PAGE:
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As I sat down to write this month's column, I found myself torn. On the one hand, I kept
coming back to government announcements about cost-cutting Medicaid changes that,
if enacted, will profoundly impact the health care industry and the good citizens of
southern Illinois. On the other, there is a need to write about the changes that have
already occurred and which are currently harming your friends and neighbors – and,
perhaps, your own family.

Life Care Planning, Estate Protection, Disability,
VA & Medicaid Assistance Lawyers

Health Care System and Middle Class Will Be Harmed

Health Care System and Middle Class Will Be Harmed

By Proposed Medicaid Changes

 

As I sat down to write this month's column, I found myself torn. On the one hand, I kept

coming back to government announcements about cost-cutting Medicaid changes that,

if enacted, will profoundly impact the health care industry and the good citizens of

southern Illinois. On the other, there is a need to write about the changes that have

already occurred and which are currently harming your friends and neighbors - and,

perhaps, your own family.  See accompanying article.

 

Although the media hype of "Millionaires Seek Medicaid" is just that, the irony of the

illogical proposals that are currently being pushed through congressional budget

committees is that only the wealthy will be able to afford to privately pay the $50,000

nursing home cost for 5 years before qualifying for Medicaid.  That's a total of

$250,000!

 

A recent Georgetown University study debunks the myth that millionaires seek

Medicaid, concluding that "there is little evidence that nursing home residents transfer

assets to gain eligibility for Medicaid."  The paper cites a GAO study that concluded that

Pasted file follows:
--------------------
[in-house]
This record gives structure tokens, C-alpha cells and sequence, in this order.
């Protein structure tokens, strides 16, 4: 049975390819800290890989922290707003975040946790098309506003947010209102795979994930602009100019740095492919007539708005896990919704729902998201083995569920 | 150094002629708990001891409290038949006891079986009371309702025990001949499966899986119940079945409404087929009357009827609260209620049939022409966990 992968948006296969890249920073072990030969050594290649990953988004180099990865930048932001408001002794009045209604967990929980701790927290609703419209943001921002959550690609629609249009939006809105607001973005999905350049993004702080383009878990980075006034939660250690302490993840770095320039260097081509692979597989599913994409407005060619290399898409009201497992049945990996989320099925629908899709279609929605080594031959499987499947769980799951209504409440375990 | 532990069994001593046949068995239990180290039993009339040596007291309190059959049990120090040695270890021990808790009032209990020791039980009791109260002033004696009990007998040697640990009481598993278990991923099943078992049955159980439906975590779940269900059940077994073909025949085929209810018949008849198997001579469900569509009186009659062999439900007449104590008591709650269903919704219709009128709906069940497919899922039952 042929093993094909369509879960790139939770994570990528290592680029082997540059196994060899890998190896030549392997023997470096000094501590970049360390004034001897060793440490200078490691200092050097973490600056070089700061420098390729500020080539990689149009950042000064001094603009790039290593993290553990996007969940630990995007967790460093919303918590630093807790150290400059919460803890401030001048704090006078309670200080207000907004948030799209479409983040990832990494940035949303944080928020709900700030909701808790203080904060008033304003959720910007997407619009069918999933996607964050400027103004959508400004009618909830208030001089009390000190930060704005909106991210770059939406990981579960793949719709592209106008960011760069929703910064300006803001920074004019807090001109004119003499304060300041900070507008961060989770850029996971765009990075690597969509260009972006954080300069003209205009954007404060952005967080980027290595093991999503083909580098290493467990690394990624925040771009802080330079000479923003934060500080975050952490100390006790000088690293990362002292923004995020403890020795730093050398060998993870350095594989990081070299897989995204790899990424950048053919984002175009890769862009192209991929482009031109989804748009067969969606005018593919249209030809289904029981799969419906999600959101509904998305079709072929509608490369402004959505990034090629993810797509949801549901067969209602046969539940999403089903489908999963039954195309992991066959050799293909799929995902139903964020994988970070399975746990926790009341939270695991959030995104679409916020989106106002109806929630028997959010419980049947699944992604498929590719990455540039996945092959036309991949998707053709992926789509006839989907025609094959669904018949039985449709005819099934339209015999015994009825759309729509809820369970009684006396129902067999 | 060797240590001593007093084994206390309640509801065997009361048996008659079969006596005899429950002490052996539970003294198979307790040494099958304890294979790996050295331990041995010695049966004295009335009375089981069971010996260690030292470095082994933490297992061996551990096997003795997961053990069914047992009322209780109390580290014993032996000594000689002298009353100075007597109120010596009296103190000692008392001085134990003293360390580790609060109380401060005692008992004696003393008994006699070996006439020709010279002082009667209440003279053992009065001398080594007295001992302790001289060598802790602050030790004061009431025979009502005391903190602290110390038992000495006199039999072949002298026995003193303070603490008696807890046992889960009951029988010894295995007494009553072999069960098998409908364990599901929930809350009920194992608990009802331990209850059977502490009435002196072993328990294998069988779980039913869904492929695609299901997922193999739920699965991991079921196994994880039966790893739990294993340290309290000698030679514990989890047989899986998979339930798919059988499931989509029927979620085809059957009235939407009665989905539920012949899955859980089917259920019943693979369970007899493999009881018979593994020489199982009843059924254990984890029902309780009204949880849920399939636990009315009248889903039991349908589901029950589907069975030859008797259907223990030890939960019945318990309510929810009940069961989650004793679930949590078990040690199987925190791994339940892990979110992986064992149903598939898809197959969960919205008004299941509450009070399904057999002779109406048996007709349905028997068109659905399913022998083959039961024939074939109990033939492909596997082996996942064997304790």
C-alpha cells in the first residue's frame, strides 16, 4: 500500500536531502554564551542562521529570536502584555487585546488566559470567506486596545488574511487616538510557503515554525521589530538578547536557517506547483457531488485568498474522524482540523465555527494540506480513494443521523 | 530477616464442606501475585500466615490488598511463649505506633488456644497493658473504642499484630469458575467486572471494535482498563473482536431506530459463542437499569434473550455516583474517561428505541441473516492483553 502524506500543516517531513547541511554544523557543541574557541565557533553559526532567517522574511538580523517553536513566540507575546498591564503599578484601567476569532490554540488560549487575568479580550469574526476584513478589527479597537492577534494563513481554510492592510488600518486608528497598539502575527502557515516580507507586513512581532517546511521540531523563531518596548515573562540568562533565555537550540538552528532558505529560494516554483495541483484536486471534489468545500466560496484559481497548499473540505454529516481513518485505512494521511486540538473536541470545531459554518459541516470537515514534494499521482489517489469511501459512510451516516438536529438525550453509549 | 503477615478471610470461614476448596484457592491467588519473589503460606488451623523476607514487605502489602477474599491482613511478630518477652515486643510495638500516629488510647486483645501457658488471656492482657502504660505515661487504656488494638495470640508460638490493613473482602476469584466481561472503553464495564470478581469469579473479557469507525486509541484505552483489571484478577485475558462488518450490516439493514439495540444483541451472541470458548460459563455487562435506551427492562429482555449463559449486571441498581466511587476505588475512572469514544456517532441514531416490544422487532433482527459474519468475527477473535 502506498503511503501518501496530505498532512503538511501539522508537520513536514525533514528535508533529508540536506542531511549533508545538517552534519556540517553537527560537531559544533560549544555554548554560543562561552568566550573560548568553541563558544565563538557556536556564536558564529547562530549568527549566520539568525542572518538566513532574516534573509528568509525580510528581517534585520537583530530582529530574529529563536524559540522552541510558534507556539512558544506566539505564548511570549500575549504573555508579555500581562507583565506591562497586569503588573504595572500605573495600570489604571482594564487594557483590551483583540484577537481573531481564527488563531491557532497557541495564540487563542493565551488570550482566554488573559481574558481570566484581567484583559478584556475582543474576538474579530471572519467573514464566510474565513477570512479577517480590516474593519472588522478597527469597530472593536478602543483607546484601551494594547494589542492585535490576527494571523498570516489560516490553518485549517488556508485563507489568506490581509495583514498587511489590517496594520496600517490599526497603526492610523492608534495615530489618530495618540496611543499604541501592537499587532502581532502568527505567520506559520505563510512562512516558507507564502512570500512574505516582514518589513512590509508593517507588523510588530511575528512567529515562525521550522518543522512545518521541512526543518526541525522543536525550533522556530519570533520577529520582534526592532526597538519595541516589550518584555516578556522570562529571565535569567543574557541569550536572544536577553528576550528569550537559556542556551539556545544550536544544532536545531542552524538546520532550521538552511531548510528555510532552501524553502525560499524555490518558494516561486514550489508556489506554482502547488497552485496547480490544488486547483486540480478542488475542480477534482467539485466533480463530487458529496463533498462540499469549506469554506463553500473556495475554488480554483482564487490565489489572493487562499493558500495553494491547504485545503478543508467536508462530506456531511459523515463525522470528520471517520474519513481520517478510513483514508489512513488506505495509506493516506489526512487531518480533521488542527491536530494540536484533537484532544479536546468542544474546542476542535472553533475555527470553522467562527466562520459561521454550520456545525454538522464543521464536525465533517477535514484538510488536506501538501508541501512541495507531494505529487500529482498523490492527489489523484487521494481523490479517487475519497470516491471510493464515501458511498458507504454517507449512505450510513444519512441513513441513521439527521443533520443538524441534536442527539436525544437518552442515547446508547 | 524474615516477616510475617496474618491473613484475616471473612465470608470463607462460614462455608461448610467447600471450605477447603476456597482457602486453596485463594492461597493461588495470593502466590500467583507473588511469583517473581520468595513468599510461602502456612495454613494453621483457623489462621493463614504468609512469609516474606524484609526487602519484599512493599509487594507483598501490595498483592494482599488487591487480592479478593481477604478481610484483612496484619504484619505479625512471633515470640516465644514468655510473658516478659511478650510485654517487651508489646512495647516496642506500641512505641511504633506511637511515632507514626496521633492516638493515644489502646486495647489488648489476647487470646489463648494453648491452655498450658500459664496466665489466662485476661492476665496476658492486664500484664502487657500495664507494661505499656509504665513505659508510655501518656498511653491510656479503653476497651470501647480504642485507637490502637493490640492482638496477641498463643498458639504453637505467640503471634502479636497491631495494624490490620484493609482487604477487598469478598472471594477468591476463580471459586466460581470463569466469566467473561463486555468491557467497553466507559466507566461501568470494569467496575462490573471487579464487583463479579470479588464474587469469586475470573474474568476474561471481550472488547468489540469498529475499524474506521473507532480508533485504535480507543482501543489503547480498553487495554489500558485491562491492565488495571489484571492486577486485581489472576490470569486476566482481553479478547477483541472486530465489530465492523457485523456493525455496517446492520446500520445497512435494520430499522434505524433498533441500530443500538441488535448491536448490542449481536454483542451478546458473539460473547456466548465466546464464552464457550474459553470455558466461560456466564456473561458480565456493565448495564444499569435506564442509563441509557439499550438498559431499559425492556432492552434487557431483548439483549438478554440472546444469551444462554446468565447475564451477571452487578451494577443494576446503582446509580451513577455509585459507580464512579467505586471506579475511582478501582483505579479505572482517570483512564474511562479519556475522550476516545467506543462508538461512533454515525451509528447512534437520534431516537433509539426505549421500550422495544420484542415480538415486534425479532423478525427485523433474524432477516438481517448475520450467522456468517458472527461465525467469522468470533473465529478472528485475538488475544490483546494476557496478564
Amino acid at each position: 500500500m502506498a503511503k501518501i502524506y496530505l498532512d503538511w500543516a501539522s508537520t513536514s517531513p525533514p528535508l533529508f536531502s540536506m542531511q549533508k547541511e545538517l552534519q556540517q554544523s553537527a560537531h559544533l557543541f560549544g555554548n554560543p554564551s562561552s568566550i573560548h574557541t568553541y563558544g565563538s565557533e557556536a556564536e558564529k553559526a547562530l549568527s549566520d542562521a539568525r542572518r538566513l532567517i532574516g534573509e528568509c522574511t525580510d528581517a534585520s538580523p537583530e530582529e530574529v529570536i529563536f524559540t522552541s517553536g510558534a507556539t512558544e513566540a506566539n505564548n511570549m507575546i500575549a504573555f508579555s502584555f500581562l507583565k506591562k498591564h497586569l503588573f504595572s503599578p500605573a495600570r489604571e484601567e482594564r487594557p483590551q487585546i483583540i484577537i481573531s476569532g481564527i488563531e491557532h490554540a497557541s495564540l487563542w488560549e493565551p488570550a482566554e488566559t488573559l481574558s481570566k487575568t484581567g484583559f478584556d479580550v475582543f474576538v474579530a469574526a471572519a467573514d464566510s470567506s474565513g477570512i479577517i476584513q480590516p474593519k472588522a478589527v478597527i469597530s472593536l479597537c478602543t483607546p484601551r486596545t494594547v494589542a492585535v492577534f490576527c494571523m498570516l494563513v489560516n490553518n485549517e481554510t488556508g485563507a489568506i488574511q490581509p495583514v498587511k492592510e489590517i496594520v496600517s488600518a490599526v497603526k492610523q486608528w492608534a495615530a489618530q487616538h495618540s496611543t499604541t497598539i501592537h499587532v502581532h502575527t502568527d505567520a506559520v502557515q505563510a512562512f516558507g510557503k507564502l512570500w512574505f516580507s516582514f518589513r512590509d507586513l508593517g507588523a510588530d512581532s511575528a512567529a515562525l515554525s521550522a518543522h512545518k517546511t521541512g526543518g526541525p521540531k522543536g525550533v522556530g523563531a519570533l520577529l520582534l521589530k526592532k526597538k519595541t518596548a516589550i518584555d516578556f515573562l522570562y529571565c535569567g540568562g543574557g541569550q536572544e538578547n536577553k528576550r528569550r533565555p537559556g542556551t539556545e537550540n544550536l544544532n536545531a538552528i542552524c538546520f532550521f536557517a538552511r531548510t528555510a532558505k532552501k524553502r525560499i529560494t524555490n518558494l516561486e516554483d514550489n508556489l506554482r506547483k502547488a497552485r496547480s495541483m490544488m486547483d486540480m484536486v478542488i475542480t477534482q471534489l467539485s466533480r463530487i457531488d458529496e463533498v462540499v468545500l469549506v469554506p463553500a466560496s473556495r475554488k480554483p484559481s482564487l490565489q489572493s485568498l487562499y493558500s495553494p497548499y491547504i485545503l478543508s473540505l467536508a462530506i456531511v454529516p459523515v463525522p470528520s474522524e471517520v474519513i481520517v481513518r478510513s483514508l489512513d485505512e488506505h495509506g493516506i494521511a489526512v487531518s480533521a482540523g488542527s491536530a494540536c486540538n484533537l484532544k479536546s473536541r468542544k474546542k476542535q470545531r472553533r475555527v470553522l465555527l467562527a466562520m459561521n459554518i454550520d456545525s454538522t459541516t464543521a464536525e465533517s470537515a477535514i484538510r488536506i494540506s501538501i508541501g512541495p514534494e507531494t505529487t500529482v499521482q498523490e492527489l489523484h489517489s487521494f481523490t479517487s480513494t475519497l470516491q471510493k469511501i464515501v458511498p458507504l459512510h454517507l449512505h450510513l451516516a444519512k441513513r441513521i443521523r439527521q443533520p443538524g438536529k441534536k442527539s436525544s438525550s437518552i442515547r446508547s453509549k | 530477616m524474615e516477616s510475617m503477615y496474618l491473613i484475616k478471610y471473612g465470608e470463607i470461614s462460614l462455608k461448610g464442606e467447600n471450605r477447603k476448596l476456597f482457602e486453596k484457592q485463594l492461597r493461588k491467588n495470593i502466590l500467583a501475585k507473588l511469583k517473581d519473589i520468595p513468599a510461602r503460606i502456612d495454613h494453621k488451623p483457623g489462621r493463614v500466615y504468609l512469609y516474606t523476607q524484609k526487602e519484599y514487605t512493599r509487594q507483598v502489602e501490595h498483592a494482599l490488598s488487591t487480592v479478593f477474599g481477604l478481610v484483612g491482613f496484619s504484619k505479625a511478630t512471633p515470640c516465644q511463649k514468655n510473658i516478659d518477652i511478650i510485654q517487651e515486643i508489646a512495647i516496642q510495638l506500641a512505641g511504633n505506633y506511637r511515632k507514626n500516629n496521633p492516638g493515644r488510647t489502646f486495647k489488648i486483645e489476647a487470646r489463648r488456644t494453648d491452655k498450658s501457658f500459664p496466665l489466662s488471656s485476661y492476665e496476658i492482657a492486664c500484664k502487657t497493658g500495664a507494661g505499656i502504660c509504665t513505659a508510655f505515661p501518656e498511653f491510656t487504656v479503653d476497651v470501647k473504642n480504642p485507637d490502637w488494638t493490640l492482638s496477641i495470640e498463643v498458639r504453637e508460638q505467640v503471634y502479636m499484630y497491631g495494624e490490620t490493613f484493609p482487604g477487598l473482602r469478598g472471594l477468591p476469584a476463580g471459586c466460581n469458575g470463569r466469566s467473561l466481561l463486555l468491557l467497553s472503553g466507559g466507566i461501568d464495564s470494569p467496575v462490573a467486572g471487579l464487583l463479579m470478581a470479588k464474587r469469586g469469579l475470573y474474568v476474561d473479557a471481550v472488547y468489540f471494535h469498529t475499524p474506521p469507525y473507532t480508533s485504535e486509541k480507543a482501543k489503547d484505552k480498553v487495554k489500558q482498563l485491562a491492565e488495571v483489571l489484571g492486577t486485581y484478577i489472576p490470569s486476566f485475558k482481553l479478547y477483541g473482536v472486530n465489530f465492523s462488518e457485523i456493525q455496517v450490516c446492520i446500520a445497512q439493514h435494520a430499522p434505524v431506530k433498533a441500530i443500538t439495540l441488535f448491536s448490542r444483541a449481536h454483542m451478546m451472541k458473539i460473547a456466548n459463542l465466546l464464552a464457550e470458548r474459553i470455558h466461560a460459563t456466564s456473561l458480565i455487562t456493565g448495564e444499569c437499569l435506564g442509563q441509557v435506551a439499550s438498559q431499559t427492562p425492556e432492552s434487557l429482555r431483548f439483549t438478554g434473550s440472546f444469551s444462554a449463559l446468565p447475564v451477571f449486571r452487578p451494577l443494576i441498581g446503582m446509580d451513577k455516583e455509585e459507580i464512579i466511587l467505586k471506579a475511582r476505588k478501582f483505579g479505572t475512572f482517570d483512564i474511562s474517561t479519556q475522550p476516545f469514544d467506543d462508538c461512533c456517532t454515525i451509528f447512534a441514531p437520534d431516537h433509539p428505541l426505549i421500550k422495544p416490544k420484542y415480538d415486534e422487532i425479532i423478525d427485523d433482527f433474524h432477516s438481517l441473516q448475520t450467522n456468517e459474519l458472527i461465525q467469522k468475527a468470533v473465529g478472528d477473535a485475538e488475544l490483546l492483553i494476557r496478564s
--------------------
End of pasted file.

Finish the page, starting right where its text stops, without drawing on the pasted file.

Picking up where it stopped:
only a small fraction of Medicaid applicants transfer assets for Medicaid eligibility, and

the average amount transferred was $46,000.  Medicaid's Coverage of Nursing Home

Costs: Asset Shelter for the Wealthy or Essential Safety Net, Georgetown University,

Long-Term Care Financing Project, May 2005.

 

The practical ramifications of the proposed Medicaid changes are chilling. Any infirm

senior who gifted to assist loved ones for college, health needs, a deposit on a home or

who gave generously to charities prior to seeking admission to a care facility would now

be penalized by Medicaid ineligibility after they exhaust their private pay ability.

 

When a nursing home resident runs out of money privately paying for their care and is

unable to qualify for Medicaid because they have made the mistake of making a gift to

a loved one or a charity, the nursing home will be required to provide uncompensated

care for the duration of the Medicaid penalty period or until hospitalization.  The nursing

home will be "stuck" providing for the resident's care and will simply have to eat the cost

of care because the law imposes severe penalties for "dumping" a resident out on to

the street.

 

On the other hand, with no money and no Medicaid, nursing homes with no payment

source will refuse to accept hospitalized patients deemed a "financial risk" or,

conversely, will "transfer" impoverished residents to hospitals at the earliest sign of

illness. This, in turn, will exacerbate the problem of charity care experienced by

hospitals. This vicious cycle makes no economic or social sense.

 

Furthermore, bear in mind that the average $46,000 transferred (referenced in the

Georgetown Study) in very many cases forms a safety net for the nursing home

resident. In Illinois, once one qualifies for Medicaid nursing home assistance, all of their

income must be applied toward their cost of care except for a $30 per month allowance.

This paltry amount isn't enough to pay for hair care for a month, let alone, pay for

incidentals not covered under Medicaid such as telephone and cable services,

newspaper subscriptions, greeting cards and toiletries.  In fact, many families who have

engaged in gifting hold the gifted money as a safety net from which to draw to make

sure that the elderly parent will be provided for during their lifetime.

 

Without doubt, the Medicaid system is in need of reasonable and responsible reform;

however, the "quick fix" and ill-considered transfer penalty restrictions will punish middle

class and poor seniors. The savings from the changes will be paltry compared to the

suffering they will cause seniors.

 

Moreover, a goodly portion of the economic burden imposed by the changes will fall on

the health care system.  If the proposed changes are adopted by congress, nursing

homes and hospitals will soon be saying "ouch".

 

     Richard Habiger is an elder law attorney.  You may contact him at 618-549-4529

or Richard@HabigerElderLaw.com.